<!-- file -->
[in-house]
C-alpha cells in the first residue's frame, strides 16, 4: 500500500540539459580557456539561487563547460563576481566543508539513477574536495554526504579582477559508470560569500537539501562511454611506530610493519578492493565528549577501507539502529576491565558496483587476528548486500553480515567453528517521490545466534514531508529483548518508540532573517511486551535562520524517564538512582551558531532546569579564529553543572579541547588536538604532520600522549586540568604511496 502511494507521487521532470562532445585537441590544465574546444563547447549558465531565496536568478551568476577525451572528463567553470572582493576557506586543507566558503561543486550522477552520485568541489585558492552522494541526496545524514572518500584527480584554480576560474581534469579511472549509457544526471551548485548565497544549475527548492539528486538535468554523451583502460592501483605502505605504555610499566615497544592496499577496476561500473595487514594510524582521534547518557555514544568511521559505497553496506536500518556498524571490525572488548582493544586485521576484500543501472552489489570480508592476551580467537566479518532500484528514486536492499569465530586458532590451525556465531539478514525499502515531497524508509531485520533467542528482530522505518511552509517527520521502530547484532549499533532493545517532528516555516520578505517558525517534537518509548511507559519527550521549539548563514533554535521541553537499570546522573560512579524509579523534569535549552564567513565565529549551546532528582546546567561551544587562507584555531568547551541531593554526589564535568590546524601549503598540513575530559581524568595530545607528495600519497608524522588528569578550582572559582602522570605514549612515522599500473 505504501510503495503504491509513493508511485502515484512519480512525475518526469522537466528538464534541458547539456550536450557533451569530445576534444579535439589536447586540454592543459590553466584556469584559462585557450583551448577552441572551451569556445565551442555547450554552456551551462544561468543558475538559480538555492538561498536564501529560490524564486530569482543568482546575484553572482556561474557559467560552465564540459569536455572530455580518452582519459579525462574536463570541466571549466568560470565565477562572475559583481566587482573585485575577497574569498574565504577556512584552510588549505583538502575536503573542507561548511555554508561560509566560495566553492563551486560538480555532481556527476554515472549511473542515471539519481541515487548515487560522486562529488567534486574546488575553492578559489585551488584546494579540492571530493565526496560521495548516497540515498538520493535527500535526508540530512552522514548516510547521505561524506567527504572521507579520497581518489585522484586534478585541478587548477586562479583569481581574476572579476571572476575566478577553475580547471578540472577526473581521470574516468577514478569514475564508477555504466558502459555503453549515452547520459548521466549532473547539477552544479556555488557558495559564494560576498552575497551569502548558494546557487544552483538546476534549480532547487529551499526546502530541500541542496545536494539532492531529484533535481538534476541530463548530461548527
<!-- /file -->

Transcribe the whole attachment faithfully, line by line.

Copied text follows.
[in-house]
C-alpha cells in the first residue's frame, strides 16, 4: 500500500540539459580557456539561487563547460563576481566543508539513477574536495554526504579582477559508470560569500537539501562511454611506530610493519578492493565528549577501507539502529576491565558496483587476528548486500553480515567453528517521490545466534514531508529483548518508540532573517511486551535562520524517564538512582551558531532546569579564529553543572579541547588536538604532520600522549586540568604511496 502511494507521487521532470562532445585537441590544465574546444563547447549558465531565496536568478551568476577525451572528463567553470572582493576557506586543507566558503561543486550522477552520485568541489585558492552522494541526496545524514572518500584527480584554480576560474581534469579511472549509457544526471551548485548565497544549475527548492539528486538535468554523451583502460592501483605502505605504555610499566615497544592496499577496476561500473595487514594510524582521534547518557555514544568511521559505497553496506536500518556498524571490525572488548582493544586485521576484500543501472552489489570480508592476551580467537566479518532500484528514486536492499569465530586458532590451525556465531539478514525499502515531497524508509531485520533467542528482530522505518511552509517527520521502530547484532549499533532493545517532528516555516520578505517558525517534537518509548511507559519527550521549539548563514533554535521541553537499570546522573560512579524509579523534569535549552564567513565565529549551546532528582546546567561551544587562507584555531568547551541531593554526589564535568590546524601549503598540513575530559581524568595530545607528495600519497608524522588528569578550582572559582602522570605514549612515522599500473 505504501510503495503504491509513493508511485502515484512519480512525475518526469522537466528538464534541458547539456550536450557533451569530445576534444579535439589536447586540454592543459590553466584556469584559462585557450583551448577552441572551451569556445565551442555547450554552456551551462544561468543558475538559480538555492538561498536564501529560490524564486530569482543568482546575484553572482556561474557559467560552465564540459569536455572530455580518452582519459579525462574536463570541466571549466568560470565565477562572475559583481566587482573585485575577497574569498574565504577556512584552510588549505583538502575536503573542507561548511555554508561560509566560495566553492563551486560538480555532481556527476554515472549511473542515471539519481541515487548515487560522486562529488567534486574546488575553492578559489585551488584546494579540492571530493565526496560521495548516497540515498538520493535527500535526508540530512552522514548516510547521505561524506567527504572521507579520497581518489585522484586534478585541478587548477586562479583569481581574476572579476571572476575566478577553475580547471578540472577526473581521470574516468577514478569514475564508477555504466558502459555503453549515452547520459548521466549532473547539477552544479556555488557558495559564494560576498552575497551569502548558494546557487544552483538546476534549480532547487529551499526546502530541500541542496545536494539532492531529484533535481538534476541530463548530461548527